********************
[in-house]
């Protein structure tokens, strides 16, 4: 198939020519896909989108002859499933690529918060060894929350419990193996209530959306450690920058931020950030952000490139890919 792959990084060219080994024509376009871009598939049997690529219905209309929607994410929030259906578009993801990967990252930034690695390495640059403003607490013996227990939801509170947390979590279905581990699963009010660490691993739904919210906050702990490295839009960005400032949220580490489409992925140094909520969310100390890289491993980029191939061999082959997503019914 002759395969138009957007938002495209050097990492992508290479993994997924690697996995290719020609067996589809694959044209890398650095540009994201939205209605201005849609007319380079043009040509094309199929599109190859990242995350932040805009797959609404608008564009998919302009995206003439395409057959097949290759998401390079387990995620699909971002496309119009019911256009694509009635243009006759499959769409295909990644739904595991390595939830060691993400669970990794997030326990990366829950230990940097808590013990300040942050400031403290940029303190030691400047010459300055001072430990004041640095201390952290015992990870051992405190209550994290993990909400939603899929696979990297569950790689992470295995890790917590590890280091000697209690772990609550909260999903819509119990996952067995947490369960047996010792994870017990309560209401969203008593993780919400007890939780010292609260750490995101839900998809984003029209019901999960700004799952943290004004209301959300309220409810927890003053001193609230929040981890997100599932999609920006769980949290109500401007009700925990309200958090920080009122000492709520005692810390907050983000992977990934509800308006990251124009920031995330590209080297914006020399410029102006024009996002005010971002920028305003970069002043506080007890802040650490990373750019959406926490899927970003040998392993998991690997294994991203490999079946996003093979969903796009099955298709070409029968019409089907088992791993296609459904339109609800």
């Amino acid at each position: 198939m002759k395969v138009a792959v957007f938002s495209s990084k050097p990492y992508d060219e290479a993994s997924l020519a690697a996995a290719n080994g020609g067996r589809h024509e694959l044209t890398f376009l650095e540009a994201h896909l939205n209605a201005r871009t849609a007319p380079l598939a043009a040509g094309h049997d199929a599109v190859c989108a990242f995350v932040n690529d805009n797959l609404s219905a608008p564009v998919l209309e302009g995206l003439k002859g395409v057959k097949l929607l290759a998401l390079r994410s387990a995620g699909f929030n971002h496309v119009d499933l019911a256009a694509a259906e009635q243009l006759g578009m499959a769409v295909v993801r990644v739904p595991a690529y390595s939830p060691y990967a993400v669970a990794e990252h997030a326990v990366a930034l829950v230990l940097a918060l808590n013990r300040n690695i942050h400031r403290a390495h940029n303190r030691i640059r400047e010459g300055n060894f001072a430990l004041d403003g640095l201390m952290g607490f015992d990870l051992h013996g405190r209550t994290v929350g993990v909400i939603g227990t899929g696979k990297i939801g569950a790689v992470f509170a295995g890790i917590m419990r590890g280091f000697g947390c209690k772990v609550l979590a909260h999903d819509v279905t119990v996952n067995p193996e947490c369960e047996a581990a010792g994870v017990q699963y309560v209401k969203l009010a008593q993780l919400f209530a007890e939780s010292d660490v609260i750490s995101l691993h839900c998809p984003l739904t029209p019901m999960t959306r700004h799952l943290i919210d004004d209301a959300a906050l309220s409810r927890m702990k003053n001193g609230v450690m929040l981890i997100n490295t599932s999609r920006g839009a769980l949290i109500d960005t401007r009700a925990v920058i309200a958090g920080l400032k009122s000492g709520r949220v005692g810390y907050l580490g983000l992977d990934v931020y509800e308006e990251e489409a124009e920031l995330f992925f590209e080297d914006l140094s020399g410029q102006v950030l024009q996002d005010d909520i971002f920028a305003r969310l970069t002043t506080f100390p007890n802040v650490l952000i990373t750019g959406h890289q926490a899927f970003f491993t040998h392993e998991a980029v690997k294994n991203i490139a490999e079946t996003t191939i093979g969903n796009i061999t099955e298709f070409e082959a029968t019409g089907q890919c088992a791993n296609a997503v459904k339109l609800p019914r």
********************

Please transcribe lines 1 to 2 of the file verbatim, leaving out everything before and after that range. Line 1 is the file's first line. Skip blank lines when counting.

[in-house]
């Protein structure tokens, strides 16, 4: 198939020519896909989108002859499933690529918060060894929350419990193996209530959306450690920058931020950030952000490139890919 792959990084060219080994024509376009871009598939049997690529219905209309929607994410929030259906578009993801990967990252930034690695390495640059403003607490013996227990939801509170947390979590279905581990699963009010660490691993739904919210906050702990490295839009960005400032949220580490489409992925140094909520969310100390890289491993980029191939061999082959997503019914 002759395969138009957007938002495209050097990492992508290479993994997924690697996995290719020609067996589809694959044209890398650095540009994201939205209605201005849609007319380079043009040509094309199929599109190859990242995350932040805009797959609404608008564009998919302009995206003439395409057959097949290759998401390079387990995620699909971002496309119009019911256009694509009635243009006759499959769409295909990644739904595991390595939830060691993400669970990794997030326990990366829950230990940097808590013990300040942050400031403290940029303190030691400047010459300055001072430990004041640095201390952290015992990870051992405190209550994290993990909400939603899929696979990297569950790689992470295995890790917590590890280091000697209690772990609550909260999903819509119990996952067995947490369960047996010792994870017990309560209401969203008593993780919400007890939780010292609260750490995101839900998809984003029209019901999960700004799952943290004004209301959300309220409810927890003053001193609230929040981890997100599932999609920006769980949290109500401007009700925990309200958090920080009122000492709520005692810390907050983000992977990934509800308006990251124009920031995330590209080297914006020399410029102006024009996002005010971002920028305003970069002043506080007890802040650490990373750019959406926490899927970003040998392993998991690997294994991203490999079946996003093979969903796009099955298709070409029968019409089907088992791993296609459904339109609800």